By: Elyse                Categories: AnimationGeneral

The following is an excerpt from Tyler Weaver’s Comics for Film, Games, and Animation: Using Comics to Construct Your Transmedia Storyworld. Tyler Weaver teaches you how to integrate comic storytelling into your own transmedia work by exploring their past, present, and future. He discusses the creation of the unique mythologies in comic stories and digs into the details of comic construction, from pacing to scripting to collaboration.

Photo by Marxchivist

From the penny dreadfuls to the pulps, from radio to comics and television, serialized storytelling has been a classic tool for bringing audiences back for each and every installment of your story. The infamous phrase, “To be continued,” inspires anger, rage, and frustration, but also a desire to return again, to see exactly how your favorite characters will get themselves out of the latest cliffhanger (a technique coined after author Thomas Hardy left the hero hanging off a cliff at the end of an installment of A Pair of Blue Eyes2) concocted by the writers whose job it is to toy with our emotions and allegiances (and to generate ratings). Serialized (or fragmented) storytelling is the act of designing stories that occur over multiple installments within the same medium. While a staple of comics storytelling since its inception, (Superman’s first adventures in Action Comics #1 and #2 [1938] are an example of early comic book serialization) and a necessity for the survival of the newspaper comic strips, another form of fragmented storytelling became part and parcel of the comic book: episodic storytelling.

Episodic storytelling features the same characters in different adventures, but starting at a point where all has returned to normal. In comics parlance these are known as “done in one” adventures, something the Golden and Silver Ages used to great effect. The episodic structure makes much more use of the audience’s goodwill towards the characters, as you visit them when all is normal—not when they’re facing certain death.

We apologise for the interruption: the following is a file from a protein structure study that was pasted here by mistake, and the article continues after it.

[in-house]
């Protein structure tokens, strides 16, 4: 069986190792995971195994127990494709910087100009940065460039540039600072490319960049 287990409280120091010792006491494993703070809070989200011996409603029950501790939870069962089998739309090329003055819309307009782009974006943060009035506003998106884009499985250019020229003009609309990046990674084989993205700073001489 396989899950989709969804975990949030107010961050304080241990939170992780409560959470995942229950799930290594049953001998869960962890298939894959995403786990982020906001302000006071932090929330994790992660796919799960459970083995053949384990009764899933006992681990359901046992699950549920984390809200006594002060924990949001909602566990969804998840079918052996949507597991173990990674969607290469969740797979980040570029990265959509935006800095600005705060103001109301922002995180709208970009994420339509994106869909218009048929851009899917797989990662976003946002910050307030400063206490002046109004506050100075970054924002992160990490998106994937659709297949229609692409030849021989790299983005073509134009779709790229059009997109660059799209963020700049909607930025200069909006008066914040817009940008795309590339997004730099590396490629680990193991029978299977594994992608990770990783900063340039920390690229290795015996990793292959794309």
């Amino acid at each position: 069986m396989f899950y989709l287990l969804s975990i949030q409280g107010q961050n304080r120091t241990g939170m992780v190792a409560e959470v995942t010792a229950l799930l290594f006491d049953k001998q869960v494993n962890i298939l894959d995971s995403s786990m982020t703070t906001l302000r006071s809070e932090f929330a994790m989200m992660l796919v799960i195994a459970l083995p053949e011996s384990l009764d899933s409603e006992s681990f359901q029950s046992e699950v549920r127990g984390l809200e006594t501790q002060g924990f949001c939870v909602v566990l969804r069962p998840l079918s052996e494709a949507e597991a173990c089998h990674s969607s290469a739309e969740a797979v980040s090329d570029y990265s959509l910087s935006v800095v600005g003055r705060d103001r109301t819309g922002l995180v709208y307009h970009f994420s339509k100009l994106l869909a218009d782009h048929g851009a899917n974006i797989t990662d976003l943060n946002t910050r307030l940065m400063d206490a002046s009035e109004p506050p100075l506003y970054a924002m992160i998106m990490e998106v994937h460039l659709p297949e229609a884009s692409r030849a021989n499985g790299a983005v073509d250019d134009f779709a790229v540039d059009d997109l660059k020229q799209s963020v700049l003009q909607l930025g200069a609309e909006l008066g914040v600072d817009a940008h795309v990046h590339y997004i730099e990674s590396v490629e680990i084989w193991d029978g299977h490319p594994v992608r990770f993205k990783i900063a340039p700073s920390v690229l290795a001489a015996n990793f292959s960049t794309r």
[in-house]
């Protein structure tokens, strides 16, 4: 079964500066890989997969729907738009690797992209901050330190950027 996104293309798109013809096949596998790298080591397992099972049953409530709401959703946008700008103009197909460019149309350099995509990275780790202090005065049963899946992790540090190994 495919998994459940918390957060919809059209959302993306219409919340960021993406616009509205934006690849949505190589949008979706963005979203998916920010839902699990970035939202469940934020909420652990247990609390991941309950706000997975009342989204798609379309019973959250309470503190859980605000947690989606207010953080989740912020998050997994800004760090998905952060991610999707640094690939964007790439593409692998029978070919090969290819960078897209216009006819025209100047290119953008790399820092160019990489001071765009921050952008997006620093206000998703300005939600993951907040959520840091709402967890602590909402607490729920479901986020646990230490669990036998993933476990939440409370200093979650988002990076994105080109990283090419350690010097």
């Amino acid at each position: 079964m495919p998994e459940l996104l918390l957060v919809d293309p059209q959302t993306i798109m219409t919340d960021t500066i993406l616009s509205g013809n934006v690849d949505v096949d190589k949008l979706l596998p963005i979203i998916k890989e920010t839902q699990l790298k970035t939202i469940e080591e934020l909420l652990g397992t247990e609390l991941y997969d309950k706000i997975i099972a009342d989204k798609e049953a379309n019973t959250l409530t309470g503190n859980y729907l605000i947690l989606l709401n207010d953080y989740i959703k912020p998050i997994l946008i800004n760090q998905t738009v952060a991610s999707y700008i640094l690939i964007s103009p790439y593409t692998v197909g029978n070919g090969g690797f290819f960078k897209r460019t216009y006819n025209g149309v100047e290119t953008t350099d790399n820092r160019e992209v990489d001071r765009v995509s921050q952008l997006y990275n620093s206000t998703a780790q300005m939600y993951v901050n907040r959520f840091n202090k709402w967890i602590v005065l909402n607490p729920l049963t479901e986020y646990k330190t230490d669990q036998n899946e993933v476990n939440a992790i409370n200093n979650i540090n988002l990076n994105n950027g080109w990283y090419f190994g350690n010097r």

A combination of serialized and episodic storytelling is “serio-episodic,” which feature stories that are episodic in nature, but have an overarching mystery to them. Lost is a prime example of this, as (especially in the early seasons), there were trials and tribulations to work out, but an overarching mystery that was not resolved until the very end of the show (and even then, many questions were left unanswered).

A technique I made use of with my Whiz!Bam!Pow! project was what I call “perceived serialization.” Perceived serialization creates the illusion that the adventures of a character in a comic are ongoing, even though we only produced one comic book. By numbering the comic, Whiz!Bam!Pow! Comics #7, we implied that there were issues before and, of course, issues that followed by ending the adventures of both characters (The Sky Phantom and The Sentinel) with a cliffhanger. We created a fake reality, one where you could imagine people returning to buy Issue #8, or following the anthology since Issue #1.

This was done by making the comic book a character itself, with a distinct back story, fleshing out the creators of each book (the creator of The Sky Phantom, for instance, is the lead character in the novella The Treacherous Path of Peril), and creating a mythology around that particular comic book as it’s viewed today (in the Whiz!Bam!Pow! world, the comic book is worth $1.5 million, and the backup character of The Sentinel went on to become that universe’s Superman).

Serialization is a powerful tool in the transmedia arsenal, both as a standard cliffhanger tale (though be careful not to make it expected for the audience to jump media forms to learn the outcome of your cliffhanger), and by employing tricks such as perceived serialization to deepen the world and the legend of the story you’re telling.

Excerpt from Comics for Film, Games, and Animation: Using Comics to Construct Your Transmedia Storyworld by Tyler Weaver.  © 2012 Taylor & Francis Group. All Rights Reserved. Comics for Film, Games, and Animation can be purchased Amazon.com, BN.com, and wherever fine books can be found.

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